Heads-Up – A Revisit of Current vs. Non-Current Debt Restatements
In our discussions with Workshop participants we are hearing about a trend in how banks and companies are structuring new and revised lines of credit. And, one of the issues we are seeing is evoking a strong feeling of déjà vu!
You may remember that in the early days of the post-SOX era there was a wave of restatements relating to errors in the current versus non-current classification of revolving lines of credit.
The issues centered on an old EITF abstract – EITF 95-22 – Balance Sheet Classification of Borrowings Outstanding under Revolving Credit Agreements That Include both a Subjective Acceleration Clause and a Lock-Box Arrangement. The EITF abstract was about 10 years old when all the restatements happened. The issue involved is very arcane, and since it was very old, it almost seemed like we had all forgotten about this abstract. (This was pre-Accounting Standards Codification of course, so the original abstract is superseded with the guidance contained in ASC 470.)
The portion of the guidance that is relevant is in ASC 470-10-45 paragraphs 4, 5, 14(a) and other locations. It essentially requires that if a revolving line of credit has a bank-required lock-box arrangement where the bank controls the lock-box and a “subjective acceleration clause” then the debt is to be considered current. The issue here is that paragraph 14(a), which contains the guidance for short-term obligations expected to be refinanced long-term, contains a condition that the debt only be cancelable within one year of the borrower’s balance-sheet date by the lender if the borrower violates an objectively determinable or measurable provision of the agreement. The subjective acceleration clause does not meet this requirement, and therefore the related debt cannot be classified as non-current.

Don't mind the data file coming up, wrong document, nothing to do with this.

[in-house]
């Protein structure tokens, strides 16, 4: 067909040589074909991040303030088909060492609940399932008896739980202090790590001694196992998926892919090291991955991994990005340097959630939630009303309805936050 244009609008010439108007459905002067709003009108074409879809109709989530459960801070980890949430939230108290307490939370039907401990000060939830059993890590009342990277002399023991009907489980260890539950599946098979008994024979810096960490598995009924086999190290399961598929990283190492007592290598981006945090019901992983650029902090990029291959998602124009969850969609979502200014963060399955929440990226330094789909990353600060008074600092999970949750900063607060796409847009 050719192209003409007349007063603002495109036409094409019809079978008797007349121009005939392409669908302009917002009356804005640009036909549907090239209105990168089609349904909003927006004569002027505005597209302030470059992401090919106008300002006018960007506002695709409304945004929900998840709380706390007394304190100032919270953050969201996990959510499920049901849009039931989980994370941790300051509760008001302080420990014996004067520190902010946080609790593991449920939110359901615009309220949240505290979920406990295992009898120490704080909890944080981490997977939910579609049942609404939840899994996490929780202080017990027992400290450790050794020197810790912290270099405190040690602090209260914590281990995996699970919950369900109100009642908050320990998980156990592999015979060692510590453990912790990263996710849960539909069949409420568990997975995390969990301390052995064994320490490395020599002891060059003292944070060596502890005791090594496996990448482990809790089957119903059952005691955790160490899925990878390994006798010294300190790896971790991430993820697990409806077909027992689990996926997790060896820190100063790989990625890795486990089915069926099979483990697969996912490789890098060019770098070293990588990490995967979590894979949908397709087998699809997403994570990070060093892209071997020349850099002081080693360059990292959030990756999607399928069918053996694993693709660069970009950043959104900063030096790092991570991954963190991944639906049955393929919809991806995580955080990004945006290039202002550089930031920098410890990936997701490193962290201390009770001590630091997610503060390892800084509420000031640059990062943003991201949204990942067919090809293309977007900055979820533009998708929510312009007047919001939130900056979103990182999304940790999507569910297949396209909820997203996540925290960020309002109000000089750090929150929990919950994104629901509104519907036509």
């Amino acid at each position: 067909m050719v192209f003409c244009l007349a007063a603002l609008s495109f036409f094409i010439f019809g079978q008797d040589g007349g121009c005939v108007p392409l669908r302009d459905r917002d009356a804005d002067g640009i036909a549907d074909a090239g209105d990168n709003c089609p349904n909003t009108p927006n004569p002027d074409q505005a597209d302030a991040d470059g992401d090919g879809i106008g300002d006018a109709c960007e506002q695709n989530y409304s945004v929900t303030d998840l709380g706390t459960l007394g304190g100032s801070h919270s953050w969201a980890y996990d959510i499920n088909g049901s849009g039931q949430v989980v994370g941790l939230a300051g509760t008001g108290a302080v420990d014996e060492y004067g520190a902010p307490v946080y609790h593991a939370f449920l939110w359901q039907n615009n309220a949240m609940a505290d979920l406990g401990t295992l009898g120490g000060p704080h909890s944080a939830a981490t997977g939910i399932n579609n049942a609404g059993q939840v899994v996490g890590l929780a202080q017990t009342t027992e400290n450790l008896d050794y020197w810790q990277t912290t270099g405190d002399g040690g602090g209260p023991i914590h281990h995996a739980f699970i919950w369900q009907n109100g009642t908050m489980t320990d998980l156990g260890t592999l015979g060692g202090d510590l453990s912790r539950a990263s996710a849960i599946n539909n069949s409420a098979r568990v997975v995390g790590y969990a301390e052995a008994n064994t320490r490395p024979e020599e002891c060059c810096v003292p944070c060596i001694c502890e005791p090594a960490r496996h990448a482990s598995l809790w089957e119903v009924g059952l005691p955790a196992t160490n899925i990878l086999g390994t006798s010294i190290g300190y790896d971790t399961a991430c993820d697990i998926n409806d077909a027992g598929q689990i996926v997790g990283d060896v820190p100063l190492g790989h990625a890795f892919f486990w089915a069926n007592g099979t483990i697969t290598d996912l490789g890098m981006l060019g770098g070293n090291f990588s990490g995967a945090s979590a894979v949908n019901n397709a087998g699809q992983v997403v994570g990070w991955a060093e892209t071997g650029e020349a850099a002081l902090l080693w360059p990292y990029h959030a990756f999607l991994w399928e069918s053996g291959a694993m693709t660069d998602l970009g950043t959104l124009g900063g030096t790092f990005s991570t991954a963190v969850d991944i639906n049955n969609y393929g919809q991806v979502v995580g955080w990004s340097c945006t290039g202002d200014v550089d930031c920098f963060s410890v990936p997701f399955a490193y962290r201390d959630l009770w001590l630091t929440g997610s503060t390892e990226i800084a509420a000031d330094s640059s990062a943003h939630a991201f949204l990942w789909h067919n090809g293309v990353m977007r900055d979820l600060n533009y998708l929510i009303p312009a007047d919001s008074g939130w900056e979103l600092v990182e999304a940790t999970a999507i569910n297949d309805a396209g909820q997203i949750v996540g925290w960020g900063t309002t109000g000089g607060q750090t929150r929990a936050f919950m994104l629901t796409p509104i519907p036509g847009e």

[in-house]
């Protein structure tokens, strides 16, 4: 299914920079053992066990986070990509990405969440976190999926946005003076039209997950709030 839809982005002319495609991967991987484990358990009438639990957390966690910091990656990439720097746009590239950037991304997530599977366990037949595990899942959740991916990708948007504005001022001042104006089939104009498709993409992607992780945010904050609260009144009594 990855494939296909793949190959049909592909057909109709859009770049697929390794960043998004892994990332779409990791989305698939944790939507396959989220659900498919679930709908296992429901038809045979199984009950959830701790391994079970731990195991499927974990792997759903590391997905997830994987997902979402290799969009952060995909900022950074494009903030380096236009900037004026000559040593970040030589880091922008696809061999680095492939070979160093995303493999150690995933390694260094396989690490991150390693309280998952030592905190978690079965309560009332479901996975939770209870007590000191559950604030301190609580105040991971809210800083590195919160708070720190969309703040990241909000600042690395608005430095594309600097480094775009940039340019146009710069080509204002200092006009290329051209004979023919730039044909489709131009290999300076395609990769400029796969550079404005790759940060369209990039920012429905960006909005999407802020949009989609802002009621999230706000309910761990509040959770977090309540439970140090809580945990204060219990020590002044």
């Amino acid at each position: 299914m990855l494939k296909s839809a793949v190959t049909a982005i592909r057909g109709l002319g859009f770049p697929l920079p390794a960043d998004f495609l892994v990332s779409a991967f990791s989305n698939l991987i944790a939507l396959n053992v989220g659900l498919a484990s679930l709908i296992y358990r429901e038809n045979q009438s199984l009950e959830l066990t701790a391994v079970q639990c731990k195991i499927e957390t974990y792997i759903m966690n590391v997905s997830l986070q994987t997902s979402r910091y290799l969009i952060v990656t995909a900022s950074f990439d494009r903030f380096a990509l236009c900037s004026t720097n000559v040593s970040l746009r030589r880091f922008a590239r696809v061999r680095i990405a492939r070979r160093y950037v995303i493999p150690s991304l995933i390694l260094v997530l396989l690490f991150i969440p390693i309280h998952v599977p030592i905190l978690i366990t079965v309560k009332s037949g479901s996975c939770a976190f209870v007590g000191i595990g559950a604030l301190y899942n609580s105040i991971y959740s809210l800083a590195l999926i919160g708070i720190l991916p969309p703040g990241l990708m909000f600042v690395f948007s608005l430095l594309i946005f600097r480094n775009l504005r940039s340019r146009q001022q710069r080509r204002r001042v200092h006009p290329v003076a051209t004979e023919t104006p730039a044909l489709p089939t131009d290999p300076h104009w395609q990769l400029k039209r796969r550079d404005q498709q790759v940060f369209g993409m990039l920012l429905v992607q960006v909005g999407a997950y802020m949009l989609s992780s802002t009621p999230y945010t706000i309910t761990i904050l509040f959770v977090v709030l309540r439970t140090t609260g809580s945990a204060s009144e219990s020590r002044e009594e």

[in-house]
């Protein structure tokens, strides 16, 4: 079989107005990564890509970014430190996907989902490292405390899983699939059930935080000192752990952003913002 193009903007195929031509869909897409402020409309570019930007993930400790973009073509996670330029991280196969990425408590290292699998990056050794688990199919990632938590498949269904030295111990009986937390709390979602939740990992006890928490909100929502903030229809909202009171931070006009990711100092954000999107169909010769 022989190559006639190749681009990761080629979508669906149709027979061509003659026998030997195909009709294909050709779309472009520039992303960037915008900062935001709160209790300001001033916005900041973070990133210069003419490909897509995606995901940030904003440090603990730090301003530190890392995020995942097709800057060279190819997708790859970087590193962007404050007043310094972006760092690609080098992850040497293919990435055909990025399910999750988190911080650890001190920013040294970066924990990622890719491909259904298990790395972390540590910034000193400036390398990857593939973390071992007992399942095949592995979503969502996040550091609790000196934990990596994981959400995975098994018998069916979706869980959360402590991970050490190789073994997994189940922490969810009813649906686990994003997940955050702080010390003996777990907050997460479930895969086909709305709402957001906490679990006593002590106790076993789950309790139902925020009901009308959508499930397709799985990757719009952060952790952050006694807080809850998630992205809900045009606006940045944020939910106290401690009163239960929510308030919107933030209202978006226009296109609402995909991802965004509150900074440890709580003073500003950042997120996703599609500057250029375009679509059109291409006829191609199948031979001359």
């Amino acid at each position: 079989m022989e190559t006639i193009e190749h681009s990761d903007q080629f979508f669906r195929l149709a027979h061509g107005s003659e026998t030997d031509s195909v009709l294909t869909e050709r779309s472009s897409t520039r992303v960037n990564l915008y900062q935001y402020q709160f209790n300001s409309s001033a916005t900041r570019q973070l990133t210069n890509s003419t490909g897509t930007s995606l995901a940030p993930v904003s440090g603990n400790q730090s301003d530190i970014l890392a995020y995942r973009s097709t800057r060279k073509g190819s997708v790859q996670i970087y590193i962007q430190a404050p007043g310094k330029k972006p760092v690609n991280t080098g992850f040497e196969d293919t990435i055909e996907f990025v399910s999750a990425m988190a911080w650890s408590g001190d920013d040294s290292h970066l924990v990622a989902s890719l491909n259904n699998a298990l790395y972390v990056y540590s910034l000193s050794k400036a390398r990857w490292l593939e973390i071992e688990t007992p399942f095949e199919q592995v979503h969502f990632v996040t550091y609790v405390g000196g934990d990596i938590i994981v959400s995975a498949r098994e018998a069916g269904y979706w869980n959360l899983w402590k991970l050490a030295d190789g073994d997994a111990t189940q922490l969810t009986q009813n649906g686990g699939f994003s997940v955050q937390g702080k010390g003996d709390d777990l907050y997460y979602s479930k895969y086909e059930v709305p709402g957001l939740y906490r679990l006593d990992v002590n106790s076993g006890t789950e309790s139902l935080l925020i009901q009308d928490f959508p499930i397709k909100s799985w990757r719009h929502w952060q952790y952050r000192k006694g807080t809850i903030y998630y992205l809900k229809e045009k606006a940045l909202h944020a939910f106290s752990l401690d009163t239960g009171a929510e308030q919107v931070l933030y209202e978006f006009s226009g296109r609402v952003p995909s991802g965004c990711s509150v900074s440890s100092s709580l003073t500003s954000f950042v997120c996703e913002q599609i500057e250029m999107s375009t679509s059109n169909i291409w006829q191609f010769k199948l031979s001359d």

We know this is a pretty techy issue, but if you are negotiating a new or revised line of credit, watch out for this one! A very careful review of ASC 470-10-45 paragraphs 4 and 5 will be appropriate. The language here is very complex, and if you have the issue you will likely require some time to properly address!
Two other considerations:
First, for MD&A, it would likely be appropriate to discuss the nature of this financing in the Liquidity and Capital Resources section.
Second, this debt should be included in the table of contractual obligations. As frequently happens with the table, the question of where to include it arises. The likely appropriate answer may vary from company to company, and as the SEC says in FR 83:
“The purpose of the contractual obligations table is to provide aggregated information about contractual obligations and contingent liabilities and commitments in a single location so as to improve transparency of a registrant’s short-term and long-term liquidity and capital resources needs and to provide context for investors to assess the relative role of off-balance sheet arrangements”It then goes on to say:
“Uncertainties about what to include or how to allocate amounts over the periods required in the table should be resolved consistent with the purpose of the disclosure”
So, use of judgment is appropriate. Including the cash flows in the period you expect them to occur and a footnote could be one approach.
As always, your thoughts and comments are appreciated!